Photo courtesy of Lance Beck
While the Columbia River Gorge holds an incredible number of gorgeous Instagrammable waterfalls, you’ll find less crowds and big views if you shun the herd and head toward the coast; what’s more, the Gorge continues to blaze from the persistent Eagle Creek fire and favorite waterfall trails are closed until Spring 2018, and the coast offers the perfect respite form the smoke and opportunity to still get outside and experience one of Oregon’s most renowned attractions.
All rivers lead to the sea, and as they do they create some pretty spectacular falls in the process. The Oregon coast is no exception. Travelers moving east to west along the major highways toward the ocean will find a number of stunning trails and overlooks to enjoy the cool spray of a Pacific Northwest waterfall. We’ve gathered together some gems below worth seeking out.
While not technically a hike, this short 100-yard trail is well worth the visit when traveling past the Tillamook Forestry Center. A tiny sign points the way to this off-the-beaten-path waterfall. The lacy fingers of Bridge Creek Falls are worth the stop, especially in conjunction with exploration of the Footbridge Day Use Area. Pair this little jaunt with the Wilson River Trail for additional mileage.
While the 250-foot suspension bridge might be a deterrent for those less keen on heights, don’t let that keep you from a spectacular experience at Drift Creek Falls. The views from above on the bridge more than make up for any nerves created from vertigo. At roughly 3.70 miles, this is a nice hike to stretch the legs. Close to Lincoln City, the trailhead can be approached from either Highway 101 or Highway 18. No matter the season, this is an accessible trail.
With both Oregon’s biggest waterfall and the world’s second largest Sitka spruce, this family-friendly trail is a pleaser. An impressive 319 feet of thundering water fills the air with noise in this tiny and protected pocket of trees. While the rest of the forest surrounding this gem has been clear-cut beyond recognition, a cooperative effort between lumber company, nonprofit, and conservation groups worked to protect this bit of beauty for the world. An easy trail for the whole family, Munson Creek Falls is worth the brief stop when driving to and from the coast.
Two waterfalls on one trail here. Both Green Peak Falls and Alsea Falls grace this 3-mile trail. In the summer months, a decent swimming hole can also be found along this trail near Alsea Falls as well. Depending on the time of year and the amount of rainfall, these two falls can look dramatically different with each visit. Both are worth checking out in all four seasons. Camping can also be found nearby in a small private campground for those seeking a quiet secluded stay.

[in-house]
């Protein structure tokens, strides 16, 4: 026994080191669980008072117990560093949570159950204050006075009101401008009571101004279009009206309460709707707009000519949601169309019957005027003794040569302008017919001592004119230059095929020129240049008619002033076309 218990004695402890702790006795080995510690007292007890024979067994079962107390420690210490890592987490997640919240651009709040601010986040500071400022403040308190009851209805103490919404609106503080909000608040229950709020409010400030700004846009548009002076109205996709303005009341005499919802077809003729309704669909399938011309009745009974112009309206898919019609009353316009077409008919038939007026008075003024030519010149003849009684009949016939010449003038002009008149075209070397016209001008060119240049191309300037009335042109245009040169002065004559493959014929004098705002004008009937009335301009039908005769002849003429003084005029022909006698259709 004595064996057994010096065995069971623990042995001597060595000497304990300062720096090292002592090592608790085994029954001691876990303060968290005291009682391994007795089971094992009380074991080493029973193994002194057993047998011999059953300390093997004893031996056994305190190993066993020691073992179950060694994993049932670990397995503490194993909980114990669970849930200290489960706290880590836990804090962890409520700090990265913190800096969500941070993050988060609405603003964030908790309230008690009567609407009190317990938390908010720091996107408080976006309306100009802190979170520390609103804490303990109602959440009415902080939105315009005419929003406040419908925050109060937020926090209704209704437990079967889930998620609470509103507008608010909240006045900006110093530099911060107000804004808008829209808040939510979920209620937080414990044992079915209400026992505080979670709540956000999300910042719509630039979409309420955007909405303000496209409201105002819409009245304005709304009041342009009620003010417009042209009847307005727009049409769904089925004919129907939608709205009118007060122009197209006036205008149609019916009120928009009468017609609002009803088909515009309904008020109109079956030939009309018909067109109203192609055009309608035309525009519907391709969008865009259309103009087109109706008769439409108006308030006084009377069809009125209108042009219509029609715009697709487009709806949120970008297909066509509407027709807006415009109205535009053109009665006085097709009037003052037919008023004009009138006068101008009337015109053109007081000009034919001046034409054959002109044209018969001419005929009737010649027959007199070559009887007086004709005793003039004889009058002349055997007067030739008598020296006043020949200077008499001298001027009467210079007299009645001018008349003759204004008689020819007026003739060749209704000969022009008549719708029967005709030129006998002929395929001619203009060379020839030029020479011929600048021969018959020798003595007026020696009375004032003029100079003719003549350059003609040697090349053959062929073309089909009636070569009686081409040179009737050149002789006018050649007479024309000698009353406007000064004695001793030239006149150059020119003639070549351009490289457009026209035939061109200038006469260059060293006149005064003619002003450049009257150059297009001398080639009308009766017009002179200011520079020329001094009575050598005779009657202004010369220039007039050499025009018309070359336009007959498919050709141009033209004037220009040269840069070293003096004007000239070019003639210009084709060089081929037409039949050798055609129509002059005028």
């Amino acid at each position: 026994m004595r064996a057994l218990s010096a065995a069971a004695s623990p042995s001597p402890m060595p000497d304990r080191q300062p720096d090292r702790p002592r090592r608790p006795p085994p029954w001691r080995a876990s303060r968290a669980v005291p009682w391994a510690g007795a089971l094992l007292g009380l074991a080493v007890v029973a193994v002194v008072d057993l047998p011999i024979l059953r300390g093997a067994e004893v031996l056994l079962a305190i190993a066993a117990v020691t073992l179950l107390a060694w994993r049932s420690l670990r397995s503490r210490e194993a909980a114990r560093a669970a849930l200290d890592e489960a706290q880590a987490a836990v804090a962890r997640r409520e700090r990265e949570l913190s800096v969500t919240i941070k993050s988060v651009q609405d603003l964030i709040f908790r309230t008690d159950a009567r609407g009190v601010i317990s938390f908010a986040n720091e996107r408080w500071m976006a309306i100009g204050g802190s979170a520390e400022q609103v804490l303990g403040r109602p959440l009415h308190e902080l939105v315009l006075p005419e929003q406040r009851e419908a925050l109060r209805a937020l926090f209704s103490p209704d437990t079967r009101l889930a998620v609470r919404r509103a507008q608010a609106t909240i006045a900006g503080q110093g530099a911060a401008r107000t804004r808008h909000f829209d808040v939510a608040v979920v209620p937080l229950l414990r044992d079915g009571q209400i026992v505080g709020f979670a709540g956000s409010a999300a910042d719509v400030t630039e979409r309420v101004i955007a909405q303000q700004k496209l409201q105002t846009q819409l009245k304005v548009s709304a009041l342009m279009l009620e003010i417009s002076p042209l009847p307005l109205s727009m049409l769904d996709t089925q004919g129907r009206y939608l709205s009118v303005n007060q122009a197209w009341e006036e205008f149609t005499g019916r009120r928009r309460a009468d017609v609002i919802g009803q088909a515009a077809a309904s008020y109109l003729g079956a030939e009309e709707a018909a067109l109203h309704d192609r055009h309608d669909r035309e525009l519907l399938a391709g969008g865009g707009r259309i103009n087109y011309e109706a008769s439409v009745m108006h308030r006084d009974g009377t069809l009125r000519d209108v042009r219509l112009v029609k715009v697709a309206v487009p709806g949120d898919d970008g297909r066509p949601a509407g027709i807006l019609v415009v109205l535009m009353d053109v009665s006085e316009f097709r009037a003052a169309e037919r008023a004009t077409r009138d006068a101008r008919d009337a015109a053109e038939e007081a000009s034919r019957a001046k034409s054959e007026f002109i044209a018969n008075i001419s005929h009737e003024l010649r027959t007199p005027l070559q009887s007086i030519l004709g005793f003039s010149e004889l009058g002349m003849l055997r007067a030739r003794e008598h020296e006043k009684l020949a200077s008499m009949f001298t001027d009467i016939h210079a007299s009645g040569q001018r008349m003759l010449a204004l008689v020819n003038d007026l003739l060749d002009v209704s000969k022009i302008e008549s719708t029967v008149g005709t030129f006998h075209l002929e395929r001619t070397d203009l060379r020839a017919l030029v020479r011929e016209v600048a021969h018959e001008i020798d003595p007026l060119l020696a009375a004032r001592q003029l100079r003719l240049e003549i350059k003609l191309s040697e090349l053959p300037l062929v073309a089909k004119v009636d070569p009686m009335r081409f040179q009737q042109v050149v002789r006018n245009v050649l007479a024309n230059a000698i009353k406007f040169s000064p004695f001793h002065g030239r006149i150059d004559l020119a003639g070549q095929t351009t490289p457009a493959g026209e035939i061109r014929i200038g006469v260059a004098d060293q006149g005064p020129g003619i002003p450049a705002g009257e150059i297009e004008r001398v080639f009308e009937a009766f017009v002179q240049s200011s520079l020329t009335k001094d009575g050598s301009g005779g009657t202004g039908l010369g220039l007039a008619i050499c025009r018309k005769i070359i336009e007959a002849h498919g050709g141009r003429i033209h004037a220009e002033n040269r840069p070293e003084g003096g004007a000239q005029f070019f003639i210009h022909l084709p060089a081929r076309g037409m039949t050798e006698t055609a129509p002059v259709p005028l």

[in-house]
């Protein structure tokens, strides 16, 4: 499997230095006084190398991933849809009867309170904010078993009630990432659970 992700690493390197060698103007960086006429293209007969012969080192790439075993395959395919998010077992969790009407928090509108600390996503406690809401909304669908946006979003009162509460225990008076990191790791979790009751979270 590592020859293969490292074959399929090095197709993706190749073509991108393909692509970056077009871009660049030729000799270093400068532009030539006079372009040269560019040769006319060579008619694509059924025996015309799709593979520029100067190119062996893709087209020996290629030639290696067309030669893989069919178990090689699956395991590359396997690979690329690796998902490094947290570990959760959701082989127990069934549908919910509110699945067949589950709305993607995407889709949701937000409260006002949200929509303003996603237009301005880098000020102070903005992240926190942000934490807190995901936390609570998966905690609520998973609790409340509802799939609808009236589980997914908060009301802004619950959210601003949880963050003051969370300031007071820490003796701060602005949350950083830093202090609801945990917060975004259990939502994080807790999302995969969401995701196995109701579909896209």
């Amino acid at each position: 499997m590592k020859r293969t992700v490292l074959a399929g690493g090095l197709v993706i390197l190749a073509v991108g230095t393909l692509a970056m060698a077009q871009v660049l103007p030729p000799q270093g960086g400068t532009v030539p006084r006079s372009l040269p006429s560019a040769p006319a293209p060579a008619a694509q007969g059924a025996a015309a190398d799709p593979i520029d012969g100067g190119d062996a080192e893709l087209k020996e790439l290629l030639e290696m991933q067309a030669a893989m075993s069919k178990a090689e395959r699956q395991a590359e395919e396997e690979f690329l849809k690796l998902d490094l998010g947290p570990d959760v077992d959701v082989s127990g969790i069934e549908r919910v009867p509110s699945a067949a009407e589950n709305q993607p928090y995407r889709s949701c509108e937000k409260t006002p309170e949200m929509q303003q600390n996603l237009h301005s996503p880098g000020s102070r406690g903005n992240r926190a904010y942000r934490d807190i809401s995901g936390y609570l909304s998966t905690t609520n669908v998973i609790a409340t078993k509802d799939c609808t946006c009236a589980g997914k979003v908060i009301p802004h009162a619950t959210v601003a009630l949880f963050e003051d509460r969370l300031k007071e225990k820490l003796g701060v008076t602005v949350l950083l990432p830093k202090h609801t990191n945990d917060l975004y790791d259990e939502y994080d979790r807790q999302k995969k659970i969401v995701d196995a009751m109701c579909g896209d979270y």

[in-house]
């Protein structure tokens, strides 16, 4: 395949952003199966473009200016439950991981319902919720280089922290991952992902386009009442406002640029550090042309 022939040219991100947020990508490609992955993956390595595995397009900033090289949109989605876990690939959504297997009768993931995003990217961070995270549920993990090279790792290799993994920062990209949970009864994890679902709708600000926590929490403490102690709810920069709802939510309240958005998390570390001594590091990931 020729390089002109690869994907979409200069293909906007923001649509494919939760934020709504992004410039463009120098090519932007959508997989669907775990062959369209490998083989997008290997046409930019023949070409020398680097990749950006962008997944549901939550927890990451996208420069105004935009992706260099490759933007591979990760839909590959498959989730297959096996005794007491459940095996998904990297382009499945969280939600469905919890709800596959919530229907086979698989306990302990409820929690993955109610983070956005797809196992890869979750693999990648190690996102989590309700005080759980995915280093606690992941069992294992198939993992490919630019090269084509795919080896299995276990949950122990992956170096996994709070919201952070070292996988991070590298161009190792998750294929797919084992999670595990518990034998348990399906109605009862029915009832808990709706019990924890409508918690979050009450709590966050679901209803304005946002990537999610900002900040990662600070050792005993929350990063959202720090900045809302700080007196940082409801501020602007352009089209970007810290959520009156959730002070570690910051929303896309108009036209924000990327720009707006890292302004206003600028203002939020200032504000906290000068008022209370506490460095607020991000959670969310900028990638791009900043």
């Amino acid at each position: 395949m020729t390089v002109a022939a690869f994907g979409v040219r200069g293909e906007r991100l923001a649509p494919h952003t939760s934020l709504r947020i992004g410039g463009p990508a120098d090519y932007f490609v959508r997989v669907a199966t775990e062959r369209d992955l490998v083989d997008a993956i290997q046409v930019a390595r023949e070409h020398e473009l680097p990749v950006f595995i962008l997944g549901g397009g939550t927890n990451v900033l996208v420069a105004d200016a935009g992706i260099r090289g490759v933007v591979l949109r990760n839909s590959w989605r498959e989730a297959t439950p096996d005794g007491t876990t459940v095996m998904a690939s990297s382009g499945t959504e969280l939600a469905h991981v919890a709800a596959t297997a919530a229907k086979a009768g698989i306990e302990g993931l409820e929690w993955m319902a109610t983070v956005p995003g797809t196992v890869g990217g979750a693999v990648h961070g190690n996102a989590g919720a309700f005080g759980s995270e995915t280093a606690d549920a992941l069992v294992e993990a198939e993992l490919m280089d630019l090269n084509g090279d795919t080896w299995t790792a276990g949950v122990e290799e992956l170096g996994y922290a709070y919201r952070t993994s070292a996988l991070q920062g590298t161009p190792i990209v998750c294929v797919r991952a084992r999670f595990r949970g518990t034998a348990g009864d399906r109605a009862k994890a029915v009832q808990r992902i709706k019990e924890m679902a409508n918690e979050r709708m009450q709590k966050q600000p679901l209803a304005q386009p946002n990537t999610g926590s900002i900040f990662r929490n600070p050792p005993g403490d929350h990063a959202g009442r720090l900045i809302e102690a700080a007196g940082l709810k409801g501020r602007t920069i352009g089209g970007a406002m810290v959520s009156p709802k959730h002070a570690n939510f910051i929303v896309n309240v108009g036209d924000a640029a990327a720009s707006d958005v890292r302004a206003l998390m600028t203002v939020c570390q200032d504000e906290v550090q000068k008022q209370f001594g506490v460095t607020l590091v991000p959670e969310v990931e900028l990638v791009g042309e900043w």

Not the easiest trailhead to find, and with heavy logging truck use on the road in, Kentucky Falls can be a tad daunting in the approach. Three jaw-dropping waterfalls make this trail worth the effort however. Lower Kentucky Falls, Upper Kentucky Falls, and North Fork of the Smith Falls each hold their own unique character. Higher elevation here means a reprieve from summer heat, making this trail a nice escape. Later in the year, fall colors create a photographer’s paradise. The lack of easy access means that the trail sees far less use than others in the area. Given the congestion found in the Columbia Gorge for other waterfalls, Kentucky Falls is worth the drive.
Only 2.2 miles, this trail is sweet in name and in length. Perfect for families with younger kids, the salmonberries along the trail in early summer months make for great snacking as you head toward the beauty of Sweet Creek Falls. Originally settled by Zarah Sweet in the late 1800s, portions of original wagonroad still exist along parts of this trail. An additional waterfall can be added with a brief drive down gravel road 939. Here, Sweet Creek forms a double waterfall with Beaver Creek.
The road to Golden and Silver Falls may be closed a mile before the park entrance, but that shouldn’t prevent you from visiting this beautiful trail. Once in the park, two short trails lead to the base of both falls, with a longer trail leading to the top of Golden Falls. With forested switchbacks and even an unexpected meadow along the way, the trail to the top is a delight. Water pours 200 feet into the valley below. Pack a lunch and come prepared to spend a half-day here exploring this park and the falls. The crowds are few and far between.